Yes we are over-stored. But the real issue is a shakeout in the weak brands. Operators who have a clear point of difference to the consumer will continue to exist and thrive. Retail brands that are not in touch with their customers will perish.

Ian Percy

Exactly Phil. We share the same perspective.

Ian Percy

I’m surprised the concept of “differentiation” wasn’t mentioned, though perhaps it was implied. In most business sectors we seem to share the DNA of lemmings. The “me too” mindset has us all selling the same things, using the same techniques, wanting to be in the same place, playing the same pricing game and on and on. It’s like shopping in Mexico.

The truth is we have five times more of everything than can possibly be profitably supported by the marketplace. Differentiate in EVERY way possible: location, look, merchandise, marketing, customer relations, staffing. Those who think differently — and turn that thinking into a unique reality — will ultimately win.

Bob Amster

Well, “expansion” does not necessarily mean profit growth. It can mean dilution too because there is a fixed number of shopping dollars to be had. Private companies are not under the same pressure to grow, they need to be profitable. Consequently they should pick their spots carefully and measuredly and, as the article points out, there needs to be more focus on customer metrics in addition to store metrics. I am not sure I agree with “smaller … ” stores. If a retailer will have fewer stores in more cost-effective locations, maybe the stores can be larger so as to offer a wider assortment of products to the customers who may be forced to travel longer distances to shop them.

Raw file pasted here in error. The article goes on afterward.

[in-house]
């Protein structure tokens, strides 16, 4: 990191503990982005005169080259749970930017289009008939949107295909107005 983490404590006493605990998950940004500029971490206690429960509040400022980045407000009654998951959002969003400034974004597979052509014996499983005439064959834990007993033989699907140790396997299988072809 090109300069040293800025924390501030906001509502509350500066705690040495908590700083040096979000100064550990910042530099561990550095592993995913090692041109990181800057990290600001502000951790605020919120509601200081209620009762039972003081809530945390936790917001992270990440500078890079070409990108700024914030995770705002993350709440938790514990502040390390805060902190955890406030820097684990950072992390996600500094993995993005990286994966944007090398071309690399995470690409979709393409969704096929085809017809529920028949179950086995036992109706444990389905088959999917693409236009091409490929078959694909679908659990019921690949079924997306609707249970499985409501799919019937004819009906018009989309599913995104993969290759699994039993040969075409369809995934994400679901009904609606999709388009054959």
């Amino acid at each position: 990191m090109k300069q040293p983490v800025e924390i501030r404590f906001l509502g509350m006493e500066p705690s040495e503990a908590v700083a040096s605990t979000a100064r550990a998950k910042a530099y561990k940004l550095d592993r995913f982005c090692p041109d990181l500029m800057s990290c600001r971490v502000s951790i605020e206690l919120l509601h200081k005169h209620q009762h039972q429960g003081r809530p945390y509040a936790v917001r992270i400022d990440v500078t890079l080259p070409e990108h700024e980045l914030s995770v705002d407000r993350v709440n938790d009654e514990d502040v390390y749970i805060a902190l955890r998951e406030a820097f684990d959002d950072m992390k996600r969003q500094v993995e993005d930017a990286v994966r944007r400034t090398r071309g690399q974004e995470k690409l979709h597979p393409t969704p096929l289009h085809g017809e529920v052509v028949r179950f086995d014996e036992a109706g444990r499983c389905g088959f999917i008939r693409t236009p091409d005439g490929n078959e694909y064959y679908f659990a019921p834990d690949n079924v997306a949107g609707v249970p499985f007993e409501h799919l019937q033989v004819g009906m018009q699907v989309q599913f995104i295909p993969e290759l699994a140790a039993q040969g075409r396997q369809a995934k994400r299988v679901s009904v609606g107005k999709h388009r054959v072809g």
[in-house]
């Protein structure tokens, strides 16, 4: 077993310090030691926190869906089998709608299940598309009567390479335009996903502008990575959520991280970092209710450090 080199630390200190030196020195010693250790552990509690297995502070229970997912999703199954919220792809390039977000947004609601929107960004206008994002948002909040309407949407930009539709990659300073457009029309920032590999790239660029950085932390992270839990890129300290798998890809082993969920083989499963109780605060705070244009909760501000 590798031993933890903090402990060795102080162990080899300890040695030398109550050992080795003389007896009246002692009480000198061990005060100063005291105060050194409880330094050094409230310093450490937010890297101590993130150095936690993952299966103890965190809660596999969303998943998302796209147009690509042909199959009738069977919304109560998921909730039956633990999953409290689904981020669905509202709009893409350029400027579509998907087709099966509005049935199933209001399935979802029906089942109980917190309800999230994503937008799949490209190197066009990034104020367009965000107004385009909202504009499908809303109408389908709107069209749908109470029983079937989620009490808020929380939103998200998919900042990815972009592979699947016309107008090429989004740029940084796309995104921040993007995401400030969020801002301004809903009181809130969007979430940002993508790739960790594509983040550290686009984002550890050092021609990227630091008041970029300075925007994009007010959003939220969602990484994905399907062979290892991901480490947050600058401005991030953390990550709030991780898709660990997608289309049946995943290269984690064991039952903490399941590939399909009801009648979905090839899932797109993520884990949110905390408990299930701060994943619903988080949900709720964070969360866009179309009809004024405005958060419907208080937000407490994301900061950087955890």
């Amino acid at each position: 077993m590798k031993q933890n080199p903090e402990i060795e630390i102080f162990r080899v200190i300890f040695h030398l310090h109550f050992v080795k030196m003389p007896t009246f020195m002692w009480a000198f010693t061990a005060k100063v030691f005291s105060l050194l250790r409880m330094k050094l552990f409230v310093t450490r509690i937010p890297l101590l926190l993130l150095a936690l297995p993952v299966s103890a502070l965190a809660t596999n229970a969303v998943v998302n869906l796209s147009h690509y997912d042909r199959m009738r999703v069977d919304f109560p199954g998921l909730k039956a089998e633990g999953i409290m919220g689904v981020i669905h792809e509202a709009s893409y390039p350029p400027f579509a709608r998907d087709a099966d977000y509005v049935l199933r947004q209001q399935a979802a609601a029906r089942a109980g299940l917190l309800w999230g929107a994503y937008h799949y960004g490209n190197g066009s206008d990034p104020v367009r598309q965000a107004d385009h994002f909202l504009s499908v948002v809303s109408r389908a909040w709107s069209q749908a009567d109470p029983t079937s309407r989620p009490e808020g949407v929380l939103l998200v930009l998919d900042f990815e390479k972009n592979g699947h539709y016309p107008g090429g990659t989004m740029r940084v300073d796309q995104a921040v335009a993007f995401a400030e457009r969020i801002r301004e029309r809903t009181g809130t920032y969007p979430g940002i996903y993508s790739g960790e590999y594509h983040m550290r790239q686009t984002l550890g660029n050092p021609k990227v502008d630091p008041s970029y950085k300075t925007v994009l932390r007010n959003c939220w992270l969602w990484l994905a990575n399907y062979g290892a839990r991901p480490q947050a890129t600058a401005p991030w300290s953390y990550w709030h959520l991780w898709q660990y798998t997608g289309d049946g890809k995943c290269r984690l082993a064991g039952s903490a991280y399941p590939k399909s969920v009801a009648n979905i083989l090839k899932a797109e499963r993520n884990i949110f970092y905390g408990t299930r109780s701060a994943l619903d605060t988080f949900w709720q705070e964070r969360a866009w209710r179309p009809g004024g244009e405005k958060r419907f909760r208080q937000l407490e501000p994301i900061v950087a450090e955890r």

Art Suriano

I agree with Mark’s points, all well stated. Too many retailers today are addicted to opening stores despite all the store closures. Years ago most retailers opened stores because they were doing well and saw the potential to increase their market. Today I am appalled at the short-sightedness of many retail executives who despite their poor store performance and sales insist on opening more stores. These chains are destined to fail.

Technology has and will continue to change everything. I agree that the stores of the future will be smaller and I also see home delivery getting so fast that there will be less need to purchase an item in-store because once it is purchased it will be there waiting for the customer by the time they get home. So retailers today should be thinking hard before they just open stores.

Retail CEOs need to take a good hard look at their company and if it is successful then they should open stores that match today’s consumer demands. If not they should focus on the problems first, like improving customer service and creating a stronger omnichannel experience. Only after they begin seeing positive results should they consider expanding.

Jasmine Glasheen

There’s no point in opening stores without a heavy dose of excitement surrounding the openings. For this reason, store expansion is going the way of pop-up shops and events rather than expanding traditional square footage. I would add “Can’t-Miss Experience” and “Cross Channel Promotion” to the above metrics.